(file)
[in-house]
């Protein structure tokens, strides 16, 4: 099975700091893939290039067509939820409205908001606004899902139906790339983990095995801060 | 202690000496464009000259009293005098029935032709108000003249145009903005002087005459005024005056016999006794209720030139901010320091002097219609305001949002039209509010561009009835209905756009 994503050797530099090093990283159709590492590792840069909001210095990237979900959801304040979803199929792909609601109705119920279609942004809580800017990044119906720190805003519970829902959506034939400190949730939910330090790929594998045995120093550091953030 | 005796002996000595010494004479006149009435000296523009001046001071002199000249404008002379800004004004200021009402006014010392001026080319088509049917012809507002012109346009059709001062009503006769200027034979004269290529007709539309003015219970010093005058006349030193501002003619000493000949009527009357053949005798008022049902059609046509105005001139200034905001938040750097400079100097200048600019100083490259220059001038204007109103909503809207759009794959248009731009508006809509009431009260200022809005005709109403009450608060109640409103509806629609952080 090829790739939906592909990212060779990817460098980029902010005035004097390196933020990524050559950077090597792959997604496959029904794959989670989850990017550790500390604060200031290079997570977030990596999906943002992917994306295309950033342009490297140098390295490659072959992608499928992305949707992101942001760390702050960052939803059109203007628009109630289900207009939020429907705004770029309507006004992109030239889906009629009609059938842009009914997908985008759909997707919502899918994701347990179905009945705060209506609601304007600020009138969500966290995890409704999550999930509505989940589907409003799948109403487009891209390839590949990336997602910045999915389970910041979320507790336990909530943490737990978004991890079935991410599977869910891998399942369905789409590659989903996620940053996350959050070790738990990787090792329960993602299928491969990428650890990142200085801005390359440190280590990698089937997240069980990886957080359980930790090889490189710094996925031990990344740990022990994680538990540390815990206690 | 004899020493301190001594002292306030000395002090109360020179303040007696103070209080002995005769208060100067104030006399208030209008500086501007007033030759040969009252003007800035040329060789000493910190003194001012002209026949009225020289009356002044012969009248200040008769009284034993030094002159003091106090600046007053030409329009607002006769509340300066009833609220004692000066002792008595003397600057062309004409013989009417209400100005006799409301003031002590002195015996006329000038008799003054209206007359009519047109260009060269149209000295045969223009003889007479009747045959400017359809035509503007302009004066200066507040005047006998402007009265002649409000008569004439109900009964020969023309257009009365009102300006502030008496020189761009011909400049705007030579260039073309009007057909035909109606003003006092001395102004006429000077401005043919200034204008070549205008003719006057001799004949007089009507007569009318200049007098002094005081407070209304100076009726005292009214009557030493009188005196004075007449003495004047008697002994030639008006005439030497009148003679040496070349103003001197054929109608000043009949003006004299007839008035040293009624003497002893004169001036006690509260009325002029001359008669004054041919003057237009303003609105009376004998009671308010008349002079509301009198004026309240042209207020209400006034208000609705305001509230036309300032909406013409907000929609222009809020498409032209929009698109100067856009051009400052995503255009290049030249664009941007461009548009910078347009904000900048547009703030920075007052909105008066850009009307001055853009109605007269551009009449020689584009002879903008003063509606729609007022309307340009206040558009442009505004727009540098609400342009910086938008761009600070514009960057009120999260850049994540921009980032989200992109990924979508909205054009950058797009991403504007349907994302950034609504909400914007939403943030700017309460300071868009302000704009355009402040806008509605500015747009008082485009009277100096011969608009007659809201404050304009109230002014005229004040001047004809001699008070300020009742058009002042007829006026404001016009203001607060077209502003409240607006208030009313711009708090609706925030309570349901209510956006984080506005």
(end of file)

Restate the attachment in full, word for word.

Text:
[in-house]
């Protein structure tokens, strides 16, 4: 099975700091893939290039067509939820409205908001606004899902139906790339983990095995801060 | 202690000496464009000259009293005098029935032709108000003249145009903005002087005459005024005056016999006794209720030139901010320091002097219609305001949002039209509010561009009835209905756009 994503050797530099090093990283159709590492590792840069909001210095990237979900959801304040979803199929792909609601109705119920279609942004809580800017990044119906720190805003519970829902959506034939400190949730939910330090790929594998045995120093550091953030 | 005796002996000595010494004479006149009435000296523009001046001071002199000249404008002379800004004004200021009402006014010392001026080319088509049917012809507002012109346009059709001062009503006769200027034979004269290529007709539309003015219970010093005058006349030193501002003619000493000949009527009357053949005798008022049902059609046509105005001139200034905001938040750097400079100097200048600019100083490259220059001038204007109103909503809207759009794959248009731009508006809509009431009260200022809005005709109403009450608060109640409103509806629609952080 090829790739939906592909990212060779990817460098980029902010005035004097390196933020990524050559950077090597792959997604496959029904794959989670989850990017550790500390604060200031290079997570977030990596999906943002992917994306295309950033342009490297140098390295490659072959992608499928992305949707992101942001760390702050960052939803059109203007628009109630289900207009939020429907705004770029309507006004992109030239889906009629009609059938842009009914997908985008759909997707919502899918994701347990179905009945705060209506609601304007600020009138969500966290995890409704999550999930509505989940589907409003799948109403487009891209390839590949990336997602910045999915389970910041979320507790336990909530943490737990978004991890079935991410599977869910891998399942369905789409590659989903996620940053996350959050070790738990990787090792329960993602299928491969990428650890990142200085801005390359440190280590990698089937997240069980990886957080359980930790090889490189710094996925031990990344740990022990994680538990540390815990206690 | 004899020493301190001594002292306030000395002090109360020179303040007696103070209080002995005769208060100067104030006399208030209008500086501007007033030759040969009252003007800035040329060789000493910190003194001012002209026949009225020289009356002044012969009248200040008769009284034993030094002159003091106090600046007053030409329009607002006769509340300066009833609220004692000066002792008595003397600057062309004409013989009417209400100005006799409301003031002590002195015996006329000038008799003054209206007359009519047109260009060269149209000295045969223009003889007479009747045959400017359809035509503007302009004066200066507040005047006998402007009265002649409000008569004439109900009964020969023309257009009365009102300006502030008496020189761009011909400049705007030579260039073309009007057909035909109606003003006092001395102004006429000077401005043919200034204008070549205008003719006057001799004949007089009507007569009318200049007098002094005081407070209304100076009726005292009214009557030493009188005196004075007449003495004047008697002994030639008006005439030497009148003679040496070349103003001197054929109608000043009949003006004299007839008035040293009624003497002893004169001036006690509260009325002029001359008669004054041919003057237009303003609105009376004998009671308010008349002079509301009198004026309240042209207020209400006034208000609705305001509230036309300032909406013409907000929609222009809020498409032209929009698109100067856009051009400052995503255009290049030249664009941007461009548009910078347009904000900048547009703030920075007052909105008066850009009307001055853009109605007269551009009449020689584009002879903008003063509606729609007022309307340009206040558009442009505004727009540098609400342009910086938008761009600070514009960057009120999260850049994540921009980032989200992109990924979508909205054009950058797009991403504007349907994302950034609504909400914007939403943030700017309460300071868009302000704009355009402040806008509605500015747009008082485009009277100096011969608009007659809201404050304009109230002014005229004040001047004809001699008070300020009742058009002042007829006026404001016009203001607060077209502003409240607006208030009313711009708090609706925030309570349901209510956006984080506005």